Every Wednesday, I hope to find a new ‘weed’ to investigate. My only criterion will be that I will not have deliberately planted the subject of our inquiry. Who knows what we will find…..
Dear Readers, following last week’s investigation of one of the most delicious of plants, I am turning my attention to laburnum (sometimes known as golden chain) which has a reputation as one of the most poisonous. This small tree originally came from southern and central Europe, but was introduced to the UK by 1596. This particular tree was found in the scrubby woodland between the builders’ merchant and Highgate Wood, where it seemed to be doing very well.
Firstly, let’s talk about that dangerous reputation. All parts of the laburnum contain a poisonous alkaloid called cystisine, which is dangerous to humans, horses and cattle. The tree belongs to the Fabaceae, or pea family, and many of the incidents of poisoning occur when children mistake the fresh seedpods for peas. However, on The Poison Garden website, the author can find no accounts of child fatalities from ingesting the seeds during the last century. A 1979 study found 3000 hospital admissions, but this was an estimate extrapolated from cases in the north west of the UK, and the author thought that many of the admissions were because the plant was thought to be dangerous, rather than because of symptoms. There are many cases of children eating the plant, but it seems that generally they recover without medical intervention. One documented fatality, in 2009, involved a 20 year-old man who drank tea made with laburnum leaves and died as a result of cytisine poisoning. However, as John Robertson points out, this rather beautiful tree has suffered out of all proportion to documented cases of poisoning, with parents and grandparents cutting down laburnum trees in their gardens and ignoring much more dangerous plants.
It should be noted that hares and rabbits reputedly find the bark to be a delicacy.
The wood of laburnum has been used for making musical instruments and furniture, and was once used for making bows. The wood from old laburnum trees was known as ‘false ebony’ because it was so dark. These days, it is sometimes used to make garden furniture and barrel hoops. Below, however, is a rather more interesting use of laburnum wood: two spray cans, presumably for creating a higher class of graffiti. The grain of the wood is very beautiful. However, do not use the wood for scratching posts for your cats, as the filings may be ingested during grooming, with unfortunate results, and there is some evidence that exposure to the sawdust can cause ‘constitutional symptoms’ (feeling generally under the weather).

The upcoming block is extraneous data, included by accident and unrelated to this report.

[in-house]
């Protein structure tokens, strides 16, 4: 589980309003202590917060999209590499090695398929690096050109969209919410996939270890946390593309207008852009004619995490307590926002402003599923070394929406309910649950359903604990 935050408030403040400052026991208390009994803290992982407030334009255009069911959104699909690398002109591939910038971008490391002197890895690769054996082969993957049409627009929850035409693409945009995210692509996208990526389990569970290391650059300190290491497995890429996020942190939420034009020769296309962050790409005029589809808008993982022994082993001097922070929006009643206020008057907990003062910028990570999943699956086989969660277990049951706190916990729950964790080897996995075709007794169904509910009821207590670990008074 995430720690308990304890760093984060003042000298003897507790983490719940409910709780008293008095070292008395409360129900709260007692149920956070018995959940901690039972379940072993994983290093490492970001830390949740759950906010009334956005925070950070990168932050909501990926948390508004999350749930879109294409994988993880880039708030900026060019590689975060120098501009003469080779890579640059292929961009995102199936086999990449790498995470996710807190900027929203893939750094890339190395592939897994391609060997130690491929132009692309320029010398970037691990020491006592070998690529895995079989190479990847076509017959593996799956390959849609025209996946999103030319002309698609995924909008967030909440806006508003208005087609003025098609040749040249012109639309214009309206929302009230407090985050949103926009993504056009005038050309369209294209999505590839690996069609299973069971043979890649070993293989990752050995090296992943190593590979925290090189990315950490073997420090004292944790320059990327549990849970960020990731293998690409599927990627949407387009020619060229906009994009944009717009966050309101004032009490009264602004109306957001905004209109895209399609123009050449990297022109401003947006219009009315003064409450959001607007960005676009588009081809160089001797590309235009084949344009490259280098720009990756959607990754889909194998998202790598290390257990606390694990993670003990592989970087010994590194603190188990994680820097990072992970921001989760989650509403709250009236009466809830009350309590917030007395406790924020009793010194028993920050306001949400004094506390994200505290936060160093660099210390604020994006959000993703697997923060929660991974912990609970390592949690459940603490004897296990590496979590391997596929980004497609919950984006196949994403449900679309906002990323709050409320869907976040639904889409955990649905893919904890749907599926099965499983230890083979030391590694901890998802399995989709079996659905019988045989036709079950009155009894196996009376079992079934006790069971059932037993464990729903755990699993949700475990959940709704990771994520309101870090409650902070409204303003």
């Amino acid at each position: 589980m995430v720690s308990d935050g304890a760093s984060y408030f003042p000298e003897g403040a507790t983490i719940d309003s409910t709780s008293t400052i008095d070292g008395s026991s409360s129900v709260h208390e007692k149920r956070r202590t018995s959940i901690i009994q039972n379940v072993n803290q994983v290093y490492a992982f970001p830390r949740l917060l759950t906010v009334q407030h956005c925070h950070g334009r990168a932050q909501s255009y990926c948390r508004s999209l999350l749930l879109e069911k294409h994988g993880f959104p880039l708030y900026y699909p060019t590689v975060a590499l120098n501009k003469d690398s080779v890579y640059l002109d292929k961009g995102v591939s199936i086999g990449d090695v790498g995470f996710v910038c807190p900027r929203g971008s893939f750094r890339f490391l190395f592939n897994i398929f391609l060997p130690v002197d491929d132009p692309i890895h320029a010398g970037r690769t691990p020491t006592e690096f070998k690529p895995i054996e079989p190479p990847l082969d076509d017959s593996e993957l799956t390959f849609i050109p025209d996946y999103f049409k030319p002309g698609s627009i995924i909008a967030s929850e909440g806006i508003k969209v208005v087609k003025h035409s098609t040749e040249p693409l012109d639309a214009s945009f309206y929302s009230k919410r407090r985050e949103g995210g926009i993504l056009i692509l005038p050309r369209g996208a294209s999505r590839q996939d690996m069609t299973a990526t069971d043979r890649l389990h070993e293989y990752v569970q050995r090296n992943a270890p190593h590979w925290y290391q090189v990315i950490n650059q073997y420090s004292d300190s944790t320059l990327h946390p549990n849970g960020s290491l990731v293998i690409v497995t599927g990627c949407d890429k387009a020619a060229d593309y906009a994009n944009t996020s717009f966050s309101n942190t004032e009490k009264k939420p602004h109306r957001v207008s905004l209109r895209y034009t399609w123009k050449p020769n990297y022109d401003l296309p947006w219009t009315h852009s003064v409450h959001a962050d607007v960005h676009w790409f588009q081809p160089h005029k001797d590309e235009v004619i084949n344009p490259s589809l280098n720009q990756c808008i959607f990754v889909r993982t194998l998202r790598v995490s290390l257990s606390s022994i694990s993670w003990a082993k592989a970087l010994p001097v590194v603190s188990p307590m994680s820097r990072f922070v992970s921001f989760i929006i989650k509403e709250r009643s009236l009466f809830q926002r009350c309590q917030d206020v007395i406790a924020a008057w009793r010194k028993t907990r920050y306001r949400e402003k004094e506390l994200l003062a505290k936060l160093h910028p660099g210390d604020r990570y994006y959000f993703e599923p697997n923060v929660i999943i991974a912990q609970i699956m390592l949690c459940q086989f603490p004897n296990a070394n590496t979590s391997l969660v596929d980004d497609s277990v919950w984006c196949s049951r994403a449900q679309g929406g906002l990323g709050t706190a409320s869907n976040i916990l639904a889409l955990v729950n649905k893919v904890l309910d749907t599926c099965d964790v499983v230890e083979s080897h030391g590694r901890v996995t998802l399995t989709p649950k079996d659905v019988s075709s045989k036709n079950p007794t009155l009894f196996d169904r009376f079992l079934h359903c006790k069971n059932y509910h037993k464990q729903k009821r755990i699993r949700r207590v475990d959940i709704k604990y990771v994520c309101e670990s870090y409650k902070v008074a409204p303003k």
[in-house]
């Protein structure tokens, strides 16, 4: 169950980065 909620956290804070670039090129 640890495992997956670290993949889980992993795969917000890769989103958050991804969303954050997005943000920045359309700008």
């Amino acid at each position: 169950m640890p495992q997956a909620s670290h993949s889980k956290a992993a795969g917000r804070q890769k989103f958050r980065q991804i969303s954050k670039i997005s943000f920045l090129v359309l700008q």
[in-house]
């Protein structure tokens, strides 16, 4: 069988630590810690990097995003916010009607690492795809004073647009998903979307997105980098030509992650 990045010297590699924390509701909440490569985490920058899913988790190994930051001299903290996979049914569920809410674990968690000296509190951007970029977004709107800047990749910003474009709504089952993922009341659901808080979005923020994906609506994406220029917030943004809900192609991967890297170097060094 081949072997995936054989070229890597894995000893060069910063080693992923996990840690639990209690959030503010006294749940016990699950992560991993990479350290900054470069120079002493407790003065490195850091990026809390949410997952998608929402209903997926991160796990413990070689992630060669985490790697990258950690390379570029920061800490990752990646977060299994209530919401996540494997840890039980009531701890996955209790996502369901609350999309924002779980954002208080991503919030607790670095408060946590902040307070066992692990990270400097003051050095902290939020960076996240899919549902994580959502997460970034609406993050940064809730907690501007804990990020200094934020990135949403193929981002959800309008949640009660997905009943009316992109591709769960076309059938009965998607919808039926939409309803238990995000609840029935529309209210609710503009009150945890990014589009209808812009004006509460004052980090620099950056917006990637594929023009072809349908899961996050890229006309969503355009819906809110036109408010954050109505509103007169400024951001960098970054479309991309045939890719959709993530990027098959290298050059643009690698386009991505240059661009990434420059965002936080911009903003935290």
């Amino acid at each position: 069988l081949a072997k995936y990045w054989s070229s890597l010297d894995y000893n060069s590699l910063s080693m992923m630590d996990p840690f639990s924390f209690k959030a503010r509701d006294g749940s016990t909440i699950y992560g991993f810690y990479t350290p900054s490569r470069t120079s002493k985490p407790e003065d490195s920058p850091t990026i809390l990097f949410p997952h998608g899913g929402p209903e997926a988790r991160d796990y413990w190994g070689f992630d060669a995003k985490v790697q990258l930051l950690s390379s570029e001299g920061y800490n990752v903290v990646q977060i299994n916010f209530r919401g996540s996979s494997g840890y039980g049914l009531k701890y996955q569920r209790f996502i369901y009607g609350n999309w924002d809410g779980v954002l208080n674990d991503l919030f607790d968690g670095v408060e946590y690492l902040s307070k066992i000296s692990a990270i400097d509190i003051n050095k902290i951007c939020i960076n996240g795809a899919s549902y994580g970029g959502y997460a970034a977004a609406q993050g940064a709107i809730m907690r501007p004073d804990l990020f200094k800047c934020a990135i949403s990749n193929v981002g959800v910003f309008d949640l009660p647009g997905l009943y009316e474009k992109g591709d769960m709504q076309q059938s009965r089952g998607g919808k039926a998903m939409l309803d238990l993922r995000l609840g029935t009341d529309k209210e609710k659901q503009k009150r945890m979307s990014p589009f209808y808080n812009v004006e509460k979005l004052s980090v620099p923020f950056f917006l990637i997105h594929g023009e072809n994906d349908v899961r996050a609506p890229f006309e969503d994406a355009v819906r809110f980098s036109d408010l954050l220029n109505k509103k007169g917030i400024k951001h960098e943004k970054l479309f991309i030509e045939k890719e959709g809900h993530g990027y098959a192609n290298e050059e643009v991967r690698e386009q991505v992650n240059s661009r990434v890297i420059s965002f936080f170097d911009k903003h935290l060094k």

There are Laburnum Avenues and Laburnum Roads all over the western world, and indeed even some Laburnum Medical Centres, and in spite of its poisonous nature, it has been used in medications for asthma and whooping cough. Cytisine is also the active ingredient in a smoking cessation drug called Tabex, developed in Bulgaria, and found to be three times more effective than a placebo in helping people to give up. The website for the drug emphasises that cytisine is very close, structurally, to nicotine, but is much weaker, and cites this as the reason for its ‘success’. However, as John Robertson points out on The Poison Garden, this still means that only 31 out of the 370 trial subjects managed to give up, so maybe the best thing to do is not to start smoking in the first place (if you have a Tardis so you can go back in time and knock that Woodbine out of your own mouth).
Dreaming of a laburnum in bloom is said to mean that adversity can be overcome with intelligent effort (if you can muster up such a thing), and in the language of flowers it means forgotten, pensive beauty. It is the birthday flower for 8th January, though I have no idea how someone decides these things, as any self-respecting laburnum would be sound asleep at this point of the year.
The tree is said to be the influence for Laurelin, the golden tree of J.R.R. Tolkein’s late-published work ‘The Silmarillion’. Although I have read The Hobbit and Lord of the Rings, I would direct the eager reader to the much less read Gormenghast Trilogy by Mervyn Peake, which I personally much preferred. This has nothing at all to do with laburnum, and everything to do with my wanting to suggest an interesting read for those of you inclined towards Gothic fantasy (which I realise may be a small subset of my readership) .
For all its beauty the laburnum is a little tree, on a domestic scale, one that fits into many back gardens. I rather like this poem by Thomas Hood (1799-1845), sentimental as it is: ‘my spirit flew in feathers then’ is a lovely line, and there is, of course, a laburnum.
I Remember, I Remember
Photo One (Laburnum spray cans) – https://www.flickr.com/photos/observatoryleak/7656772460
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